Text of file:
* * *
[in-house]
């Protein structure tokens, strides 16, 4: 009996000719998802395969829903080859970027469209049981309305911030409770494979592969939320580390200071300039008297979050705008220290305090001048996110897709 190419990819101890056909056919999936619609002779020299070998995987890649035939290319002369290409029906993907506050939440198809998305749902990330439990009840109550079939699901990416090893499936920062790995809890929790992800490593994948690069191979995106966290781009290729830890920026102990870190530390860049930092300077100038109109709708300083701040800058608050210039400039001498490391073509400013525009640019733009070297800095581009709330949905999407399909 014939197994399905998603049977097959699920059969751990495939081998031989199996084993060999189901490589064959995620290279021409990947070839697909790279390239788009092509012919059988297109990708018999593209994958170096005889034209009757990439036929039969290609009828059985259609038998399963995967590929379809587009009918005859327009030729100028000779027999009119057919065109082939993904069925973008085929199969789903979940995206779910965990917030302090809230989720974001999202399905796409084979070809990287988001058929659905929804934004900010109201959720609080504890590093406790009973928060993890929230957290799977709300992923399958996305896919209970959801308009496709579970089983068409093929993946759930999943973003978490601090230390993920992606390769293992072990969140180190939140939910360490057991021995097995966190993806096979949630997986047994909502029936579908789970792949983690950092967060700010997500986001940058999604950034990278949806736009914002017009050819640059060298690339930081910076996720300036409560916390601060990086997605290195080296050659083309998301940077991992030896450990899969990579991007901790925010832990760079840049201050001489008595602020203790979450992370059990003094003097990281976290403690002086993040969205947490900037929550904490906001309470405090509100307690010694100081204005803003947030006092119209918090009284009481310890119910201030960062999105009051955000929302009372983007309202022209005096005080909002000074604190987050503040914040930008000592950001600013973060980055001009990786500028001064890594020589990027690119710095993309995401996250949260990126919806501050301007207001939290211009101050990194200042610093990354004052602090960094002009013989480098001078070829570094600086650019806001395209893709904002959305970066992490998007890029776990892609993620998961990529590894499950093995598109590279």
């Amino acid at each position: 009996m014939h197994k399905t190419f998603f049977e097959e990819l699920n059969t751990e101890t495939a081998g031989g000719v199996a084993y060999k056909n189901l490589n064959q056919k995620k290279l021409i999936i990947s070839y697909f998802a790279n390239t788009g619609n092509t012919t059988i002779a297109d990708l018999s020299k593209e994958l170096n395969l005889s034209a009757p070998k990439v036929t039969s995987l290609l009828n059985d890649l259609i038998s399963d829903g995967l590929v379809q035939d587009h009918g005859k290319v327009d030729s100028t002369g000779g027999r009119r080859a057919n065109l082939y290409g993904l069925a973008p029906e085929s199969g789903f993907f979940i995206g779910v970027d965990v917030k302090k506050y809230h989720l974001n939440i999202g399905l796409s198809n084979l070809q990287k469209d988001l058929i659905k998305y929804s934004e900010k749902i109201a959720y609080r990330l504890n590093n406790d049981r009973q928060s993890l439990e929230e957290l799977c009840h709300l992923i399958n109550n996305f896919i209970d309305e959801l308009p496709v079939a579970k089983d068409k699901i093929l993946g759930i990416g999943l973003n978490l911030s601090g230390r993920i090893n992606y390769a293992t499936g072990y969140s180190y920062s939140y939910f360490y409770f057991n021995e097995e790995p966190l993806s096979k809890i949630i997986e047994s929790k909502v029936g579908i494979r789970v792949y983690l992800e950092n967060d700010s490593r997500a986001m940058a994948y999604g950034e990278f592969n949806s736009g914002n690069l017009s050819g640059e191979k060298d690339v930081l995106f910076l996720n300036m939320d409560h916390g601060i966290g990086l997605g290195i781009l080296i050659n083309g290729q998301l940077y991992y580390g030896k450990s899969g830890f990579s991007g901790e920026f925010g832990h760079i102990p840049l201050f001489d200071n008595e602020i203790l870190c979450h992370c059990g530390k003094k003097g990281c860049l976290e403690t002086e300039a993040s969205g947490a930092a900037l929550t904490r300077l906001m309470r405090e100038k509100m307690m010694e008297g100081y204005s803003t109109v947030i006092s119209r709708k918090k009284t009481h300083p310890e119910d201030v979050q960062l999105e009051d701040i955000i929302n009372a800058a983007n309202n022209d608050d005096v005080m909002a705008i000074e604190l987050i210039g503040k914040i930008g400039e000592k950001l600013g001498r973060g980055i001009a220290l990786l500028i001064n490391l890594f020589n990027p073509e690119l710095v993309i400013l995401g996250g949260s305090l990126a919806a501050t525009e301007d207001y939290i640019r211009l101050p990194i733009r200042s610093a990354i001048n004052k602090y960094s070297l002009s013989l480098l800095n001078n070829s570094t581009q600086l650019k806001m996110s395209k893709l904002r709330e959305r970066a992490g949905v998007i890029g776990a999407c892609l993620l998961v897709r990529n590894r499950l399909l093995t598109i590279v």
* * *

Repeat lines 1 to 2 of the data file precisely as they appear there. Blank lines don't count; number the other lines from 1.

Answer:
[in-house]
């Protein structure tokens, strides 16, 4: 009996000719998802395969829903080859970027469209049981309305911030409770494979592969939320580390200071300039008297979050705008220290305090001048996110897709 190419990819101890056909056919999936619609002779020299070998995987890649035939290319002369290409029906993907506050939440198809998305749902990330439990009840109550079939699901990416090893499936920062790995809890929790992800490593994948690069191979995106966290781009290729830890920026102990870190530390860049930092300077100038109109709708300083701040800058608050210039400039001498490391073509400013525009640019733009070297800095581009709330949905999407399909 014939197994399905998603049977097959699920059969751990495939081998031989199996084993060999189901490589064959995620290279021409990947070839697909790279390239788009092509012919059988297109990708018999593209994958170096005889034209009757990439036929039969290609009828059985259609038998399963995967590929379809587009009918005859327009030729100028000779027999009119057919065109082939993904069925973008085929199969789903979940995206779910965990917030302090809230989720974001999202399905796409084979070809990287988001058929659905929804934004900010109201959720609080504890590093406790009973928060993890929230957290799977709300992923399958996305896919209970959801308009496709579970089983068409093929993946759930999943973003978490601090230390993920992606390769293992072990969140180190939140939910360490057991021995097995966190993806096979949630997986047994909502029936579908789970792949983690950092967060700010997500986001940058999604950034990278949806736009914002017009050819640059060298690339930081910076996720300036409560916390601060990086997605290195080296050659083309998301940077991992030896450990899969990579991007901790925010832990760079840049201050001489008595602020203790979450992370059990003094003097990281976290403690002086993040969205947490900037929550904490906001309470405090509100307690010694100081204005803003947030006092119209918090009284009481310890119910201030960062999105009051955000929302009372983007309202022209005096005080909002000074604190987050503040914040930008000592950001600013973060980055001009990786500028001064890594020589990027690119710095993309995401996250949260990126919806501050301007207001939290211009101050990194200042610093990354004052602090960094002009013989480098001078070829570094600086650019806001395209893709904002959305970066992490998007890029776990892609993620998961990529590894499950093995598109590279």